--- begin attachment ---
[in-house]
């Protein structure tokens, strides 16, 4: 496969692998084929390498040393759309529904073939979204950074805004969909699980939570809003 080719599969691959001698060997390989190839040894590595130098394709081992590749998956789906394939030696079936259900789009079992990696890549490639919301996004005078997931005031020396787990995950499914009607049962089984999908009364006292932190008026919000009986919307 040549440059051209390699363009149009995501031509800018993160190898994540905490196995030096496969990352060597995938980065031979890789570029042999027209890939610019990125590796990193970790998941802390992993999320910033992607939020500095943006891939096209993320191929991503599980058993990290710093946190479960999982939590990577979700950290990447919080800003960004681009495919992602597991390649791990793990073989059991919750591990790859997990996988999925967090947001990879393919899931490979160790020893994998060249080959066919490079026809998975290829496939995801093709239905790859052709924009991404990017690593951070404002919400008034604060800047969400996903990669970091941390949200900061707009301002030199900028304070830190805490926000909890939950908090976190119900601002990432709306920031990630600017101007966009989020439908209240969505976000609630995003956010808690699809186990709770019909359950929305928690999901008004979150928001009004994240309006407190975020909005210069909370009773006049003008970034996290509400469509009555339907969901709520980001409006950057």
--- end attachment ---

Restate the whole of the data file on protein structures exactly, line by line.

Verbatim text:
[in-house]
């Protein structure tokens, strides 16, 4: 496969692998084929390498040393759309529904073939979204950074805004969909699980939570809003 080719599969691959001698060997390989190839040894590595130098394709081992590749998956789906394939030696079936259900789009079992990696890549490639919301996004005078997931005031020396787990995950499914009607049962089984999908009364006292932190008026919000009986919307 040549440059051209390699363009149009995501031509800018993160190898994540905490196995030096496969990352060597995938980065031979890789570029042999027209890939610019990125590796990193970790998941802390992993999320910033992607939020500095943006891939096209993320191929991503599980058993990290710093946190479960999982939590990577979700950290990447919080800003960004681009495919992602597991390649791990793990073989059991919750591990790859997990996988999925967090947001990879393919899931490979160790020893994998060249080959066919490079026809998975290829496939995801093709239905790859052709924009991404990017690593951070404002919400008034604060800047969400996903990669970091941390949200900061707009301002030199900028304070830190805490926000909890939950908090976190119900601002990432709306920031990630600017101007966009989020439908209240969505976000609630995003956010808690699809186990709770019909359950929305928690999901008004979150928001009004994240309006407190975020909005210069909370009773006049003008970034996290509400469509009555339907969901709520980001409006950057």